- Buy only the fast-selling paint colours in bulk
Some paint colours are evergreen and most building owners choose them. For example, grey, brown, brick red, ochre etc. You’ll know based on your work with your target market what colours people usually prefer. You can save money and retain cash by purchasing only these evergreen colours in bulk. That way, you won’t waste your money on colours that don’t move fast, thereby generating inventory management costs.
- Don’t pay too much for Insurance!
Any painting job is filled with risks. From slipping on paint/oil-coated floors to tripping on tools strewn about to falling off ladders when working, there are many on-site accidents that can happen. If your customers, contract workers or any third-party were to get injured due to the painting service you provided, you could be sued in any Australian court for damages. These damages can cost thousands of dollars, and the money you pay can do irreparable harm to your cashflows.
This is where Public Liability Insurance comes in. The Public Liability Insurance indemnifies you against any expenses and losses in the event you are sued by a third-party on the grounds of on-site negligence. You can use your insurance payouts to cover the expenses of the lawsuit and damages and this ensures your cashflows don’t take a hit.
- Check your prospect’s credit history before accepting large scale paint jobs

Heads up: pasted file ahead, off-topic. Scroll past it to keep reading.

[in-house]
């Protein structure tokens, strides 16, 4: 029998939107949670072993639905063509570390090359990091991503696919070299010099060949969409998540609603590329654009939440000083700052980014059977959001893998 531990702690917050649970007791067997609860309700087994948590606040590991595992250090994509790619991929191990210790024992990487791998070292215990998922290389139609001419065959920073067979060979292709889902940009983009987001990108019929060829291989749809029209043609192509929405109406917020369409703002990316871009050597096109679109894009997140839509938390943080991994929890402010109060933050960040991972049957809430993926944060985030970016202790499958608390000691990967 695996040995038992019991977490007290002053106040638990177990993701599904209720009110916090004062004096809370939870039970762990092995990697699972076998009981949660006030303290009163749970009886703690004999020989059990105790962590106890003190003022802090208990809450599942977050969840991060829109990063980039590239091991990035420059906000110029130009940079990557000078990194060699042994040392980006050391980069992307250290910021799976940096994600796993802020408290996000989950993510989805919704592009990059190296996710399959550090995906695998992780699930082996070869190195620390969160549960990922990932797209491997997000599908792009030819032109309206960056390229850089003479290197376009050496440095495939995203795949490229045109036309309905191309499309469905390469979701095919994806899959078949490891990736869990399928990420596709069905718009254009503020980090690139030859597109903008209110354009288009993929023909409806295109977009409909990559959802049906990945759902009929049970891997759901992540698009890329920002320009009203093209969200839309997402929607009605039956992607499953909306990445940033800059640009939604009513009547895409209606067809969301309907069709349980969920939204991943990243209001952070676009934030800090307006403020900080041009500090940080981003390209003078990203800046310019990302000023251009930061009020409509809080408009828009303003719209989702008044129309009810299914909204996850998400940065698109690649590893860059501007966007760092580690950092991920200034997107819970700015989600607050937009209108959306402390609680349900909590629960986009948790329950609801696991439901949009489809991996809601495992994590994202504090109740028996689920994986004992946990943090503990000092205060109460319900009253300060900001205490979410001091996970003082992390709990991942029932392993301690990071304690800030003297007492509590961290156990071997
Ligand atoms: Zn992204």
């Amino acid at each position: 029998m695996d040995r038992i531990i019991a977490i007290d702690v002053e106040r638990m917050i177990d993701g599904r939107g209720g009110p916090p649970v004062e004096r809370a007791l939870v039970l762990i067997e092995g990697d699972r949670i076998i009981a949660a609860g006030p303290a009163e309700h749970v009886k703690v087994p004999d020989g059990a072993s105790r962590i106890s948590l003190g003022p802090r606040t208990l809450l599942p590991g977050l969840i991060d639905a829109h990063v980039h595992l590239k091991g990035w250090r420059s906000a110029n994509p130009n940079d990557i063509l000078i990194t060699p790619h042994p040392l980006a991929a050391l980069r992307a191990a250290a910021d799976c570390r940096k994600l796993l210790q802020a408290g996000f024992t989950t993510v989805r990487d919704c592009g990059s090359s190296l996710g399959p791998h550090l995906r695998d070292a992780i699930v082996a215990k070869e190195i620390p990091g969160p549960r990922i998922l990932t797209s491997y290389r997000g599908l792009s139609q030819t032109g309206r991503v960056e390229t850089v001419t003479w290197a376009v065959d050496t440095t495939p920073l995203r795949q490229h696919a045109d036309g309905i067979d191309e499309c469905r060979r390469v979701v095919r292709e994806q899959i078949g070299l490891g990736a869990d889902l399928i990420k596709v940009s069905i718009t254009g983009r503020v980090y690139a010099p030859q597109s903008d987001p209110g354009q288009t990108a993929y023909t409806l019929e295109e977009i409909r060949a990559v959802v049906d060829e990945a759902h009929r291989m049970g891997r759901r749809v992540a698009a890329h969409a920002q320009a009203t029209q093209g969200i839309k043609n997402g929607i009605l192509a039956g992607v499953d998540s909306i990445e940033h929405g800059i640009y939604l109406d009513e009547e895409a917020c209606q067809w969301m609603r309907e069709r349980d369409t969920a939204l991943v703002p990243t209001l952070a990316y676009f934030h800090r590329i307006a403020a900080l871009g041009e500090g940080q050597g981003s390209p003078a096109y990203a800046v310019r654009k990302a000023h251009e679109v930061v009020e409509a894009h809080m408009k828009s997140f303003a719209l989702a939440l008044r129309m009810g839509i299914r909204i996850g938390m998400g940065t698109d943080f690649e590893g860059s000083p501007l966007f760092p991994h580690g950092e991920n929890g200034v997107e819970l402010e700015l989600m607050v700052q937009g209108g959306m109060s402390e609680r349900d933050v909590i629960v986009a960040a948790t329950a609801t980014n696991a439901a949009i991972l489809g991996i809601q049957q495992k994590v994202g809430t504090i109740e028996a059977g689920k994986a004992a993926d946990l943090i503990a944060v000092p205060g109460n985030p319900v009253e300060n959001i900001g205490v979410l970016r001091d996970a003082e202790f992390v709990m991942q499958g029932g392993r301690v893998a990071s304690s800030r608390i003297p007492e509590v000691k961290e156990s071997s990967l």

If your painting business serves high net worth clients or clients who get large buildings commissioned for a paint job, it’s best if you have a credit history check in-place. Such clients can be quite risky if they don’t pay you on time, causing problems with cashflows. By knowing their credit history, you can decide beforehand if you want to accept their commission or not.
- Encourage your customers to pay faster by offering compelling offers
Offer a “limited time deal” where customers will receive X% off their full bill, if they pay within ten days of the completion of the job. This will encourage many people to pay faster, allowing cash to come into your business.
- Have late payment fees to discourage delays
Another thing you could do – have late payment fees. You can either have a blanket high late payment fee, or you can have a penalty that increases each week that the payment is delayed after the agreed-upon period has expired.
- Don’t pay your suppliers until you have to
Paying your suppliers can push the cash out of your business. So, if you’re purchasing paint cans or tools, then ask the supplier what their repayment cycle is. Most people have a 30/45/60-day cycle. Pay in the last few days of the cycle, as this will ensure you hold onto your cash longer.
Additionally, you can also use a business credit card when making payments since you have to pay your credit bill only 21-25 days after making the payment.
- Increase the cost of your services
Finally, a great way to maximise your cash inflows is to increase the rate of your painting services. This will automatically bring in more cash into your company.